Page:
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DerrickRose
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Re: U. of Illinois Law suspends Dean of Admissions

Postby DerrickRose » Mon Sep 19, 2011 9:12 pm

CanadianWolf wrote:If iLeapers caused the discrepencies, then the dean would not have been suspended.


You don't know that. If Pless, even in good faith, dropped those numbers off the ledger without telling anyone? I can tell you that Bruce Smith is not the game playing type.

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Re: U. of Illinois Law suspends Dean of Admissions

Postby DreamsInDigital » Mon Sep 19, 2011 9:13 pm

CanadianWolf wrote:If iLeapers caused the discrepencies, then the dean would not have been suspended.


I would guess that the second they found out there was anything even a little iffy with the numbers, they placed the dean on leave just because PR wise (and in general) it's the right thing to do.

Then if they found out it was an honest mistake, he'd be let back. If they found out he was messing with the numbers, he'd be let go.

At this point neither of those have happened (it is still just a leave), so I don't think we can say for sure how culpable this dean is based just on that fact.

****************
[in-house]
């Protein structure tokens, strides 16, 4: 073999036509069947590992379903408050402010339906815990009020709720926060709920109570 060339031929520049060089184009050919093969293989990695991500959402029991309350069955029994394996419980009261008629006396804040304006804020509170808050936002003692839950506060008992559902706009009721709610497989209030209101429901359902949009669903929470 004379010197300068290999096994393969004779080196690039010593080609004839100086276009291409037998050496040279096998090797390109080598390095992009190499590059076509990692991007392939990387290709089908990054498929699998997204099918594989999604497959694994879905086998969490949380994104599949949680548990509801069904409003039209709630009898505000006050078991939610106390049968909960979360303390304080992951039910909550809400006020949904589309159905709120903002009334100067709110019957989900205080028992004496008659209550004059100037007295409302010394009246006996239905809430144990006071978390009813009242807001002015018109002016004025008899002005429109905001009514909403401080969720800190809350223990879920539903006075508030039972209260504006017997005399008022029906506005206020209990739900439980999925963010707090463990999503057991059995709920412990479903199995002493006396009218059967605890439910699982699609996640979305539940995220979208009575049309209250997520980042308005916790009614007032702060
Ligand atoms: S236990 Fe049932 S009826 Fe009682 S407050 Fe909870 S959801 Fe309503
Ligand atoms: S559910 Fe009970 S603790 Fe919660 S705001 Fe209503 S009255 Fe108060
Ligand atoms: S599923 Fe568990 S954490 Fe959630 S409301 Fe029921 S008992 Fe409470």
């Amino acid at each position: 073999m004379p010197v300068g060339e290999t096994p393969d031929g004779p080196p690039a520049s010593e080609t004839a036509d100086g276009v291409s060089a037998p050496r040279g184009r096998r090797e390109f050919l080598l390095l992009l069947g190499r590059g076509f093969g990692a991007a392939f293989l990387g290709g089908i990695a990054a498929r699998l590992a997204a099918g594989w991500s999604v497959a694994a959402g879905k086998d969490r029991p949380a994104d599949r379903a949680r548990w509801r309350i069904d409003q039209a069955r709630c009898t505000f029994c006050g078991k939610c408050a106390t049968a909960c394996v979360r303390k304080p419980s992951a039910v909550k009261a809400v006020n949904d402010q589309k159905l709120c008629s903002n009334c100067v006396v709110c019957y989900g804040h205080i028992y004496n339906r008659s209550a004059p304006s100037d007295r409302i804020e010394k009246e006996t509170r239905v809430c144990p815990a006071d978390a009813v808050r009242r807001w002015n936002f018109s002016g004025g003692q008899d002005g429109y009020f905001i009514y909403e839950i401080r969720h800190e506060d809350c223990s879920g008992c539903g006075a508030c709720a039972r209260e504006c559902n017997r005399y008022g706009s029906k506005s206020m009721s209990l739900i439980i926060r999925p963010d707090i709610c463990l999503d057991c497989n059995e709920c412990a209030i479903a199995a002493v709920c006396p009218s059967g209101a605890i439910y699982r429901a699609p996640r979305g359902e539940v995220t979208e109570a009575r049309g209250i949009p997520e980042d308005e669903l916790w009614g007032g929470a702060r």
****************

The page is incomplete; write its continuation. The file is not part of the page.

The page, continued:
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Helmholtz
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Re: U. of Illinois Law suspends Dean of Admissions

Postby Helmholtz » Mon Sep 19, 2011 9:14 pm

2014 wrote:Read DF's post a few pages back regarding poor management of splitters vs reverse splitters. I don't know if its likely but it would be possible and would explain a drop in LSAT.


Yeah, I read it to explain how a few students could screw up the median. But I thought you were saying that removing students, who have a high GPA but no LSAT, from the calculation lowered the LSAT medians.

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Re: U. of Illinois Law suspends Dean of Admissions

Postby danquayle » Mon Sep 19, 2011 9:17 pm

People in this thread are acting like they just found Santa Claus isn't real.

CanadianWolf
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Re: U. of Illinois Law suspends Dean of Admissions

Postby CanadianWolf » Mon Sep 19, 2011 9:19 pm

Agreed.